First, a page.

The way some companies have tried to cringingly commercialise and adopt social movements and their language has also further devalued and trivialised the notion of wokeness. In 2017, Pepsi launched a high-budget TV advertisement featuring the (wealthy and privileged) model Kendall Jenner at a mock protest reminiscent of Black Lives Matter. In the advertisement, the conflict between protesters and police is quickly resolved – to the applause and adulation of the crowd of protesters – when she presents a can of Pepsi to a handsome police officer. The ad was met with a hailstorm of criticism for monetising social justice and trivialising the Black Lives Matter movement.
McDonald’s in California celebrated International Women’s Day in 2018 by inverting their golden arches logo to a W, sparking outrage from unions over McDonald’s historical resistance to increases in the minimum wage, which particularly impacts women given US labour statistics that show how women make up almost two-thirds of minimum-wage earners in the country. This all results in a climate of resentment, with “woke” now as likely to trigger an eye roll as it is to describe a progressive philosophy.
Individual socially progressive policies have long already commanded support across populations, even in conservative administrations. The UK’s current prime minister, Boris Johnson, often perceived as a right-wing populist by the left, was actually one of just five Conservative MPs who voted in 2003 to repeal Section 28, which banned local authorities from teaching or publishing material that can be seen to “intentionally promote homosexuality”. The Conservatives subsequently passed the Marriage (Same Sex Couples) Bill in 2013, a major progressive achievement. It is hard to imagine that same success now if the campaign had been labelled as a “woke” movement, given how the term has been weaponised.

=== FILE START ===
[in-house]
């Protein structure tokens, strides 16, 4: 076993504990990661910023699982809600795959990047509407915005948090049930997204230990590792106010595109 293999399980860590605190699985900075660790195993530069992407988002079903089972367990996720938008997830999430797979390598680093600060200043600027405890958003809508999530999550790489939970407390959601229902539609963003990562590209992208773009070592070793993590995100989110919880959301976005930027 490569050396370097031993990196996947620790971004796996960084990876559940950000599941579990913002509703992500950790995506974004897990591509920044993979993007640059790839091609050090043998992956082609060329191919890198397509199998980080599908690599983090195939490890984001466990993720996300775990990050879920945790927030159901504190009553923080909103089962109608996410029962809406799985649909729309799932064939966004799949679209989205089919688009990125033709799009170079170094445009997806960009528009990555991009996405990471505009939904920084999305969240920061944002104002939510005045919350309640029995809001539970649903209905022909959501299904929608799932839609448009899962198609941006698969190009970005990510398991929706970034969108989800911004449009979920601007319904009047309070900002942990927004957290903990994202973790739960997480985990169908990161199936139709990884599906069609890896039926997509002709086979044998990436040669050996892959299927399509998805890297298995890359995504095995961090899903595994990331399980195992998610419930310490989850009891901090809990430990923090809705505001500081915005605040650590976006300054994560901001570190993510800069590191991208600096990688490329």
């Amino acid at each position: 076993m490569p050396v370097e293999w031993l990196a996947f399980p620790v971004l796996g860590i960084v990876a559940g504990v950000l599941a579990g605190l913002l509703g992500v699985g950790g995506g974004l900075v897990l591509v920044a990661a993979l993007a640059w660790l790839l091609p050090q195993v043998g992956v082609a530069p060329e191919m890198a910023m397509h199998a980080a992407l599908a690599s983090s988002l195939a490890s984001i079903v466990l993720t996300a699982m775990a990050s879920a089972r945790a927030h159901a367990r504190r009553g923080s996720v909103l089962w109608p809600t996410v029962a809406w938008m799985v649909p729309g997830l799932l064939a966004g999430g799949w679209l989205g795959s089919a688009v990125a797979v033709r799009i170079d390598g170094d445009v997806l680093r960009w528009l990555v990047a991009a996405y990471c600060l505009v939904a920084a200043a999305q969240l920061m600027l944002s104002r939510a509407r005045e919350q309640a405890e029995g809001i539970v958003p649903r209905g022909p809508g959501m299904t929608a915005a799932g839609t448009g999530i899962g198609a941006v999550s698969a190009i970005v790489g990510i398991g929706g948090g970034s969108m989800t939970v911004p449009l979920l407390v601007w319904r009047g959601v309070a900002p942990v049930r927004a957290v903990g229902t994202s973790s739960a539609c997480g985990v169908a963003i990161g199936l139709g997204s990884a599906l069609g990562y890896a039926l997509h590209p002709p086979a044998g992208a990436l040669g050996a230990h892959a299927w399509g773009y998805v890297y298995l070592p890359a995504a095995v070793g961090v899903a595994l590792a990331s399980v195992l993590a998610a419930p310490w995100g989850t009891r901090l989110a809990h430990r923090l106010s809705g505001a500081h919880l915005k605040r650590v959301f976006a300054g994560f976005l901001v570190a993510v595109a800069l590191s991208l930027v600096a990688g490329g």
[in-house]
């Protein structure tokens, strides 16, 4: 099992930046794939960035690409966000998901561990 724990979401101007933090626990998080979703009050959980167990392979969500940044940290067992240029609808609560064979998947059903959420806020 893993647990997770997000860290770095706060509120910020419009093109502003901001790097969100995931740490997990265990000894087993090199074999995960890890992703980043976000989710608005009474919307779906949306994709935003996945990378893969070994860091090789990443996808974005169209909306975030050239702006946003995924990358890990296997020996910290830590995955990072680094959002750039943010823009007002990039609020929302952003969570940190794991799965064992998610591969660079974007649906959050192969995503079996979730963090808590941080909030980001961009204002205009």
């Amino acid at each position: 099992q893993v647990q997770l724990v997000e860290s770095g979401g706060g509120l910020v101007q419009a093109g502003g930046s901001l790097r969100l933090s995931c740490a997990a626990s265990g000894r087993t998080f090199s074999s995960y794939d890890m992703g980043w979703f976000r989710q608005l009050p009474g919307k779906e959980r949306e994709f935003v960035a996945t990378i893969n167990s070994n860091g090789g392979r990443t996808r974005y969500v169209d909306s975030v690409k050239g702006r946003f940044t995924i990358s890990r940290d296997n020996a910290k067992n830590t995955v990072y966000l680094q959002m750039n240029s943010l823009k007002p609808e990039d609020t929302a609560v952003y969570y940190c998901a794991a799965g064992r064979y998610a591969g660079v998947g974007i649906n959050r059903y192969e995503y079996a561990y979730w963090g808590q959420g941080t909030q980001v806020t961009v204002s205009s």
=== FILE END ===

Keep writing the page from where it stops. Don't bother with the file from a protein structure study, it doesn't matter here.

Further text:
The challenge for socially progressive activists now is to ensure the next priority – tackling climate change – is not solely packaged as a woke project, otherwise centre-right and right-wing parties may be more reluctant to jump on board, just as has happened in the climate-sceptic US Republican Party.
No systemic problem can be solved without both sides listening. How do we give permission to people to engage in debate without slapping them down for having a different view? How can we create a shared perspective without alienating another group? Where do we place the threshold between an honest misunderstanding derived from one’s upbringing and a menacing hate crime? These questions are not asked enough, let alone answered, but if we do ask them, we could make progress without ever having to say the word “woke” again.
The views expressed in this article are the author’s own and do not necessarily reflect Al Jazeera’s editorial stance.